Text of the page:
April 12th 1981 is not a momentous date in the history of Liverpool Football Club. For the record it was the day we played Arsenal in the semi final of the F.A.Cup and also, for the record, we drew 0-0 and I was in the crowd that day. The match however was played at Hillsborough, I was in the Leppings Lane end and we were packed in to such an extent that it was hard to breathe.
The game itself did not live long in the memory but what I do remember was the heat, of being crushed and the front railings which went up and over the heads of us standing underneath, making it impossible to get on to the pitch. The significance of that day was to come back and haunt me eight years later when we were involved in another semi final there and the date of that was, of course, 15th April 1989.
Fortunately, as it turned out, I never went to that semi final. Unusually, I had to work overtime that day and could not arrange cover so I had reluctantly given my voucher to a lad who was a good supporter & struggling to get his hands on a ticket. Amidst the horror and anxieties of that afternoon, I naturally worried that he might have been amongst the victims and had no way of finding out if he was o.k. On the following Monday, I saw him, safe, well, very relieved but still in a mild state of shock. I remember him telling me about it and that his mates were in the chaos but were fortunate to be away from that front section. I also remember the sincerity in his eyes when he thanked me for that ticket as it turned to be in the stands behind the enclosure and therefore not in the Leppings lane end itself. Sitting above at least spared him any chance of physical injury, although the mental scars will live with him forever as he witnessed first hand, the horror unfolding before his very eyes.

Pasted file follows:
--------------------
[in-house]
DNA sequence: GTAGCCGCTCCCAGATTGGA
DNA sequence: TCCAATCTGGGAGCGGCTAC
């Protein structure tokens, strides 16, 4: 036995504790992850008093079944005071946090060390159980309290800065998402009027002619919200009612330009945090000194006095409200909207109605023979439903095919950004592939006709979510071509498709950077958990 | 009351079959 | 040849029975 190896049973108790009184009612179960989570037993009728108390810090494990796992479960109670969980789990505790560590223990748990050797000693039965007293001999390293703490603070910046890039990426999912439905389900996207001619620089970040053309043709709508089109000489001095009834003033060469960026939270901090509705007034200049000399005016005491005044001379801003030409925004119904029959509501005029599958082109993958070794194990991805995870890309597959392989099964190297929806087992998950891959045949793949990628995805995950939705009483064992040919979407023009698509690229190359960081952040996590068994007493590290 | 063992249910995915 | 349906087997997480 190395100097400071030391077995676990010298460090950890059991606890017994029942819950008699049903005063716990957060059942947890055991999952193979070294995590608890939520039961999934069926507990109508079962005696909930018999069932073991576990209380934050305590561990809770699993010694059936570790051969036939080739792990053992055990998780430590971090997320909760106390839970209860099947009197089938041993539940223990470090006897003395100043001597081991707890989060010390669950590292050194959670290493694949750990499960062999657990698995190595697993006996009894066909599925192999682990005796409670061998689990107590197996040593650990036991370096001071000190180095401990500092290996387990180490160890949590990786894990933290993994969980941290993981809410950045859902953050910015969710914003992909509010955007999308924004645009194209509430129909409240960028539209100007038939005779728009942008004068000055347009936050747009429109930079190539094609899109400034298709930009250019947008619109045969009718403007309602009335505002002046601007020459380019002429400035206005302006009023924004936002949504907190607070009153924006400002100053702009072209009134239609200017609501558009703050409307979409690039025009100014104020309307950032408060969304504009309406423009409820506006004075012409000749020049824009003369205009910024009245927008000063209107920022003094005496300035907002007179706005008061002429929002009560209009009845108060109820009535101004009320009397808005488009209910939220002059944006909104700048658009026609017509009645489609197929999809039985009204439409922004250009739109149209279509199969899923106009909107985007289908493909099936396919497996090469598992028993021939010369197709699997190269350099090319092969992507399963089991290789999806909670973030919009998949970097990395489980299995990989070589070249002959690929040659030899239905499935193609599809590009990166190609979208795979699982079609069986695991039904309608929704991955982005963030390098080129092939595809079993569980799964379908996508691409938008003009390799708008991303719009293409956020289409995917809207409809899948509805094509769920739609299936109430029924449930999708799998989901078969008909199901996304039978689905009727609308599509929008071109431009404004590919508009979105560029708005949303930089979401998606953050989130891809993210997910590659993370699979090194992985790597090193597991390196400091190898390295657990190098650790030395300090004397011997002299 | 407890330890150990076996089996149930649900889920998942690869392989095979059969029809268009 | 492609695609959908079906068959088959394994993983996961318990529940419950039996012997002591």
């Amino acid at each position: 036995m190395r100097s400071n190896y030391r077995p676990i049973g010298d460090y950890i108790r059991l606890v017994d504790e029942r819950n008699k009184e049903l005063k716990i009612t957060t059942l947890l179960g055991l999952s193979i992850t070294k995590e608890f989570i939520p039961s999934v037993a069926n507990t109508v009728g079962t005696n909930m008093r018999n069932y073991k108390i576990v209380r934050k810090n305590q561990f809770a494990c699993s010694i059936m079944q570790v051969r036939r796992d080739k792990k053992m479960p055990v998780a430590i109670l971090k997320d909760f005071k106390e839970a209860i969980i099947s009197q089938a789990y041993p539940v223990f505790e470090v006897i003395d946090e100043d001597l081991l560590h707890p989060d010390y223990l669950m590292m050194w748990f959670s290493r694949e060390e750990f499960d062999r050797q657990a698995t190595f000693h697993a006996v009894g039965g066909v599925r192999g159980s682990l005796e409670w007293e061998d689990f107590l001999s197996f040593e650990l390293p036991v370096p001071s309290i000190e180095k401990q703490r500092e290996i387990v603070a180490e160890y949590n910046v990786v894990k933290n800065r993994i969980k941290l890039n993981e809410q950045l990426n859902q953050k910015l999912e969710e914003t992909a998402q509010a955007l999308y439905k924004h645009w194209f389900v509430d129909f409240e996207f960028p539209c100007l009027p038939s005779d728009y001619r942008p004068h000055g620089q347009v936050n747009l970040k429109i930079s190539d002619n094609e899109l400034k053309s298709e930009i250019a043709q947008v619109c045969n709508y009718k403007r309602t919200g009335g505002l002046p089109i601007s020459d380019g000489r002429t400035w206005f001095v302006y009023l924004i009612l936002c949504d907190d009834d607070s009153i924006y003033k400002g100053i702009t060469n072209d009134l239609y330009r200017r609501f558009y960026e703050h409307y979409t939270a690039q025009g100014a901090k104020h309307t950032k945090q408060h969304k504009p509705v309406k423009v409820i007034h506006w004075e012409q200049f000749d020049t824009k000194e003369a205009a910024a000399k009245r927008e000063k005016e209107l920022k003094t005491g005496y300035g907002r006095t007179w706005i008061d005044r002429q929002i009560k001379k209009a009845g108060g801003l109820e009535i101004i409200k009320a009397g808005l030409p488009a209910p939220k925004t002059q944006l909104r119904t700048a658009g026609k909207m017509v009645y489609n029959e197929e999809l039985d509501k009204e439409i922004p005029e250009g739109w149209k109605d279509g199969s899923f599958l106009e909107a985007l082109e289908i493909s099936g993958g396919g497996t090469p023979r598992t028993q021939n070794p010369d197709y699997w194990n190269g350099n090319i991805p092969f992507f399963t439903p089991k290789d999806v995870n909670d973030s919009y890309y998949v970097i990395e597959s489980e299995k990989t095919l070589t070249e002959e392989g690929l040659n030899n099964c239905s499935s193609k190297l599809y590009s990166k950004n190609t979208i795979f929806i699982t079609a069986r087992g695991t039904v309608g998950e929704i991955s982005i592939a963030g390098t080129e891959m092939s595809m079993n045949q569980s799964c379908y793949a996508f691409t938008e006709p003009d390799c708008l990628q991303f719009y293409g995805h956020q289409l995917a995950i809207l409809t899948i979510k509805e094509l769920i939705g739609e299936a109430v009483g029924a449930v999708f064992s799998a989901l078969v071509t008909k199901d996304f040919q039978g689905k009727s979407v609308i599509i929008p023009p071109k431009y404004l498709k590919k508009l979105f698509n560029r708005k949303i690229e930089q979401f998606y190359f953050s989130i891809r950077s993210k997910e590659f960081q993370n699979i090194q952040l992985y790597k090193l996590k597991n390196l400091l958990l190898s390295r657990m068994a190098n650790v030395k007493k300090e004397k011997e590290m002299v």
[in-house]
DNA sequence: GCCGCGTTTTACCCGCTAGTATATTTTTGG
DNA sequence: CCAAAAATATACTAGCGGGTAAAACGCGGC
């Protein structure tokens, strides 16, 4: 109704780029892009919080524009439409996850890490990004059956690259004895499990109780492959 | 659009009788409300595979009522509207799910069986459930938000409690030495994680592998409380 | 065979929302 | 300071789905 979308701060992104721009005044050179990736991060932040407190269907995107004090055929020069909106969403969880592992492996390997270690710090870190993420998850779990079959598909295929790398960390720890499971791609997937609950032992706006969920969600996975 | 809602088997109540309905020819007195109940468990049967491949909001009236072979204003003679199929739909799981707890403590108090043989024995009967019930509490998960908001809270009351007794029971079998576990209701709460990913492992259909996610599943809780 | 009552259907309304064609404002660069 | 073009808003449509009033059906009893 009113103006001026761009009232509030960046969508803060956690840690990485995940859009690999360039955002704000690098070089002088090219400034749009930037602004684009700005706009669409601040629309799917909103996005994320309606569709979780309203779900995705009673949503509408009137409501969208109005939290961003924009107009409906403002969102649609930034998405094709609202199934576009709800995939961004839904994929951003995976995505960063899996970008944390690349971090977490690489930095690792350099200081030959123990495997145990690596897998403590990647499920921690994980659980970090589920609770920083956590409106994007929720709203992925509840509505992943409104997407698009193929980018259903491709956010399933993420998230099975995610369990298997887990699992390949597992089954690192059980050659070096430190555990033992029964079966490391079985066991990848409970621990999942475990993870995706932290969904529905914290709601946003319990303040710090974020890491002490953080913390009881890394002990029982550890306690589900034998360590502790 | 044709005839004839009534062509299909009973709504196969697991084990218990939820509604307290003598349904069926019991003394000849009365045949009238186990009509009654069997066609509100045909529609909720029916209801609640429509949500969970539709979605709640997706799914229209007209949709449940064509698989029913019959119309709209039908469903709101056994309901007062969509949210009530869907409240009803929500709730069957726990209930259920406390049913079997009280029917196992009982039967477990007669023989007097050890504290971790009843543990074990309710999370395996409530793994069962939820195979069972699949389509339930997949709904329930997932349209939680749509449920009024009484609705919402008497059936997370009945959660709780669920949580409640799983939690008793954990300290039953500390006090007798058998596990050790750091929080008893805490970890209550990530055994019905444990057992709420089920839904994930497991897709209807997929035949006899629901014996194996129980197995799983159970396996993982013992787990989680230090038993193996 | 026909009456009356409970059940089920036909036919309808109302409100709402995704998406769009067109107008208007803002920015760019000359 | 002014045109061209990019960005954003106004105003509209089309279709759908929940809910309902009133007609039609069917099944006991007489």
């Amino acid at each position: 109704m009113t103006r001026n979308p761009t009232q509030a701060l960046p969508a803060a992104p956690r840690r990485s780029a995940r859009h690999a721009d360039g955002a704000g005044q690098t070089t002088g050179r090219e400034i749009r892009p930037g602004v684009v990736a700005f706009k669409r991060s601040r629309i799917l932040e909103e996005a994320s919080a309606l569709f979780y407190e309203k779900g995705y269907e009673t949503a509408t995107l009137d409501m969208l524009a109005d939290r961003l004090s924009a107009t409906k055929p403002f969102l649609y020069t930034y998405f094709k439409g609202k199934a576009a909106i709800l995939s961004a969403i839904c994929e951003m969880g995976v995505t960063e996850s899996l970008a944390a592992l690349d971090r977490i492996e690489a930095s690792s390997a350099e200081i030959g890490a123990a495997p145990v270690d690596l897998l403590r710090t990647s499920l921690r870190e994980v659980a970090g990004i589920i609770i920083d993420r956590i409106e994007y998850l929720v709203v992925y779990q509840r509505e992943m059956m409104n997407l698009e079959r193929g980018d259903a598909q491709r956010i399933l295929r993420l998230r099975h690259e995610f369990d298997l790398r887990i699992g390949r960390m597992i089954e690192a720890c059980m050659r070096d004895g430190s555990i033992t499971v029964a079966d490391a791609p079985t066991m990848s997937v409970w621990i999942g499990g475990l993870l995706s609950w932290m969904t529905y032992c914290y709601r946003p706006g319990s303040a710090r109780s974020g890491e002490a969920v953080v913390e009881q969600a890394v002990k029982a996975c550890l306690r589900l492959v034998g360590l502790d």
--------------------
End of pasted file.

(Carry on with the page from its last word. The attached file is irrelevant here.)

In this age of comfort and satellite technology that we live in today, it may be perhaps hard for many nowadays to comprehend the conditions which we endured and even preferred to watch football then. We simply had no wish whatsoever to watch a match sitting down. It was just not even a consideration. I had stood in crowds up and down the country for years without ever really giving too much consideration to my personal safety other than the threat of being jumped outside the ground by opposition fans. Being on the kop of course was an experience all by itself. The camaraderie, the singing and the atmosphere was simply unique and just part of the whole experience of going to the game. When I was small, I was passed down over the heads to the front several times. If you were lucky, they would let you sit in front of the wall but otherwise they led you out of the ground. As you got older, you got stronger, taller and learnt a few tricks of the trade. You anticipated the surge from behind and the secret was to go down with the crush, turn round quick and get back to a speck with your back against a barrier. Amazing as it seems now, I actually chose to stand in the area of the Kop where there was the most crushing – just behind the goal slightly to the left. There was an area there with a gap in the barriers and those of you who have seen old television footage of those days will recall us all cascading down as Cally or Stevie went to the touchline to cross the ball. Many a time then we would be celebrating a goal by Tosh while running back up the steps.